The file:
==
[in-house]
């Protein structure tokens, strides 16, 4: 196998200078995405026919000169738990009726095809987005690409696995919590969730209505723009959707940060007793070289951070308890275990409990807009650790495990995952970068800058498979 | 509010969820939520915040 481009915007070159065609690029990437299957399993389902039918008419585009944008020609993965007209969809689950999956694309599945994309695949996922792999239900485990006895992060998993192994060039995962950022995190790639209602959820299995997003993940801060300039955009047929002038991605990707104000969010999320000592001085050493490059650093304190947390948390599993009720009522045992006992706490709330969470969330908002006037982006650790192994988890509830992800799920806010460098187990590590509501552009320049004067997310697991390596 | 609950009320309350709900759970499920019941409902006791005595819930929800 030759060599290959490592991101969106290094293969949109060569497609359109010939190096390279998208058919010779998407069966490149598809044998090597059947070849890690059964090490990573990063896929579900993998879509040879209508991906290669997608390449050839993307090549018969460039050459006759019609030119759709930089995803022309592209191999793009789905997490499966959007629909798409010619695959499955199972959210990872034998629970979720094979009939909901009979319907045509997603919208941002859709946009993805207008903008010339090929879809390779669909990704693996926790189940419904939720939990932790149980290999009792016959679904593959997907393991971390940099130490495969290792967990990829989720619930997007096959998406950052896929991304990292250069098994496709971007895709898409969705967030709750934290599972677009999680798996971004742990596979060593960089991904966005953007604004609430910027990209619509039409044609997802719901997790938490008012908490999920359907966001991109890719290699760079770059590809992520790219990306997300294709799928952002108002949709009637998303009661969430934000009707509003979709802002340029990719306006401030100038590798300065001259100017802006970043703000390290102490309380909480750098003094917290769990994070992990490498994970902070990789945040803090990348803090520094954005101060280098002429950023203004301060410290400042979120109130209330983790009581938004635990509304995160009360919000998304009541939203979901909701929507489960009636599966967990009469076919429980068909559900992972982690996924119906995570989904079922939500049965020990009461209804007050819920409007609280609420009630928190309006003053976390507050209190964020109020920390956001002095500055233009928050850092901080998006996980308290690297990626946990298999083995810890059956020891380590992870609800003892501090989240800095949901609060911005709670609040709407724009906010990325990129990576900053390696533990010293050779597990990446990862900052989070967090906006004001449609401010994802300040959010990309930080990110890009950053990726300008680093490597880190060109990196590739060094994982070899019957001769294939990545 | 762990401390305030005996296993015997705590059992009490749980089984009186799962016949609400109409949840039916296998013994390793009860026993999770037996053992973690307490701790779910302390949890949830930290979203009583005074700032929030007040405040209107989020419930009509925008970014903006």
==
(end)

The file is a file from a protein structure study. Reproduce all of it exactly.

[in-house]
């Protein structure tokens, strides 16, 4: 196998200078995405026919000169738990009726095809987005690409696995919590969730209505723009959707940060007793070289951070308890275990409990807009650790495990995952970068800058498979 | 509010969820939520915040 481009915007070159065609690029990437299957399993389902039918008419585009944008020609993965007209969809689950999956694309599945994309695949996922792999239900485990006895992060998993192994060039995962950022995190790639209602959820299995997003993940801060300039955009047929002038991605990707104000969010999320000592001085050493490059650093304190947390948390599993009720009522045992006992706490709330969470969330908002006037982006650790192994988890509830992800799920806010460098187990590590509501552009320049004067997310697991390596 | 609950009320309350709900759970499920019941409902006791005595819930929800 030759060599290959490592991101969106290094293969949109060569497609359109010939190096390279998208058919010779998407069966490149598809044998090597059947070849890690059964090490990573990063896929579900993998879509040879209508991906290669997608390449050839993307090549018969460039050459006759019609030119759709930089995803022309592209191999793009789905997490499966959007629909798409010619695959499955199972959210990872034998629970979720094979009939909901009979319907045509997603919208941002859709946009993805207008903008010339090929879809390779669909990704693996926790189940419904939720939990932790149980290999009792016959679904593959997907393991971390940099130490495969290792967990990829989720619930997007096959998406950052896929991304990292250069098994496709971007895709898409969705967030709750934290599972677009999680798996971004742990596979060593960089991904966005953007604004609430910027990209619509039409044609997802719901997790938490008012908490999920359907966001991109890719290699760079770059590809992520790219990306997300294709799928952002108002949709009637998303009661969430934000009707509003979709802002340029990719306006401030100038590798300065001259100017802006970043703000390290102490309380909480750098003094917290769990994070992990490498994970902070990789945040803090990348803090520094954005101060280098002429950023203004301060410290400042979120109130209330983790009581938004635990509304995160009360919000998304009541939203979901909701929507489960009636599966967990009469076919429980068909559900992972982690996924119906995570989904079922939500049965020990009461209804007050819920409007609280609420009630928190309006003053976390507050209190964020109020920390956001002095500055233009928050850092901080998006996980308290690297990626946990298999083995810890059956020891380590992870609800003892501090989240800095949901609060911005709670609040709407724009906010990325990129990576900053390696533990010293050779597990990446990862900052989070967090906006004001449609401010994802300040959010990309930080990110890009950053990726300008680093490597880190060109990196590739060094994982070899019957001769294939990545 | 762990401390305030005996296993015997705590059992009490749980089984009186799962016949609400109409949840039916296998013994390793009860026993999770037996053992973690307490701790779910302390949890949830930290979203009583005074700032929030007040405040209107989020419930009509925008970014903006």